Die Politik der Sowjetischen Militäradministration in Deutschland (SMAD): Kultur, Wissenschaft und Bildung 1945-1949
Ziele, Methoden, Ergebnisse. Dokumente aus russischen Archiven
[The Policies of the Soviet Administration in Germany (SMAD): Culture, Science and Education 1945-1949 Goals, Methods, Results. Documents from the Russian Archives]
Ed. by Tschubarjan, Alexandr O. / Möller, Horst
Rev. by Koslow, Wladimir P. / Mironenko, Sergei W. / Weber, Hartmut / Foitzik, Jan / Timofejewa, Natalja P.
Series:Texte und Materialien zur Zeitgeschichte 15
Aims and Scope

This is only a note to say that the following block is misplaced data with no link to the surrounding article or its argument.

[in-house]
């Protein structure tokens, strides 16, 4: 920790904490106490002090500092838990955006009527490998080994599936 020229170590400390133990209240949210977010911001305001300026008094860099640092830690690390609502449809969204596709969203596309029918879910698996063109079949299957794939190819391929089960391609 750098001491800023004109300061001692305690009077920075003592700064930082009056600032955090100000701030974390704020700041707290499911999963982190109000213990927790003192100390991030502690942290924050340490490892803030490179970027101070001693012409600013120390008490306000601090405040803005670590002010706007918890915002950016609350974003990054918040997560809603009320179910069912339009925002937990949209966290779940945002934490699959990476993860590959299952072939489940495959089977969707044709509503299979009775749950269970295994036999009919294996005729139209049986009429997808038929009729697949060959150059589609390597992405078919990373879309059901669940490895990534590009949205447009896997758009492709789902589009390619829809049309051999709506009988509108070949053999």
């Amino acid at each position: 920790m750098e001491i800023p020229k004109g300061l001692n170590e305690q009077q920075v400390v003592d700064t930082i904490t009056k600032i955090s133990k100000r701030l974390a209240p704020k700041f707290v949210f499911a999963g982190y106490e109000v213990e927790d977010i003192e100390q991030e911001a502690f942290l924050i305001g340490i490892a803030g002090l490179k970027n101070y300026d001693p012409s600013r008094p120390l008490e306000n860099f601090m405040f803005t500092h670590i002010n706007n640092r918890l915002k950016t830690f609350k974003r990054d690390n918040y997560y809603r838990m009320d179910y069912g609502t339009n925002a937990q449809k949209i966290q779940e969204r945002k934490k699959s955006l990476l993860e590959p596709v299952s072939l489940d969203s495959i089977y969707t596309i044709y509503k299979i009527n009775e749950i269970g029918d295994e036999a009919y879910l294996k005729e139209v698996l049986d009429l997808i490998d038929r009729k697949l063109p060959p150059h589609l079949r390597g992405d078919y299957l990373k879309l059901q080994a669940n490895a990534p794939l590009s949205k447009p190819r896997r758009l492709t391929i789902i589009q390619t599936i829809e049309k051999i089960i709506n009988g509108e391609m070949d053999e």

This edition provides an introduction to the wide range of policies applied in the Soviet Occupation Zone (SBZ) with respect to the areas of culture, education and science. Carefully selected and translated documents shed light on the relationship between the occupational forces and the traditions and institutions of the emerging German Democratic Republic. It represents the initial result of a joint German-Russian research project on the history of the SMAD made possible by the recent release of the original sources in Russian archives. In the SBZ the SMAD was responsible for the entire cultural arena, including the surveillance of all media and news media, denazification and demilitarisation, as well the reestablishment of the educational system. Cultural policies were to be based on those of the Soviet Union, and schools and universities were to set about creating a new elite from the working and agricultural classes. The sources clearly show that the tendencies towards centralisation and enforced conformity in the cultural domain, which were to be a hallmark of the GDR until its break-up in 1989/90, emerged very early on. Also evident, however, is the extent of the opposition to these policies in the SBZ, which resulted in differences both within the occupation and German authorities. Also of note is the fact that the results of a large number of SMAD cultural policies existed only on paper. All in all the documents suggest that, contrary to popular belief, SMAD cultural policies were not homogenous in terms of aims, methods and results, and the only evidence of single-minded cultural and educational Sovietization of the SBZ is in the form of declarations of intent. The examined files were taken from a number of central Russian archives, primarily the State Archive of the Russian Federation, the accessible parts of the former Party Archive (now called the Russian State Archive for Social and Political History), and the Archive of the Foreign Ministry. The documents contained in this edition were translated into German and edited using archive copies of the original Russian documents. This representative selection covers the entire spectrum of SMAD cultural policies, and as a result of its publication, also those unable to understand the original Russian language edition of the documents and the copies of the SMAD files kept in the German State Archive in Berlin, will now be able to turn their attention to this period of pre-GDR history.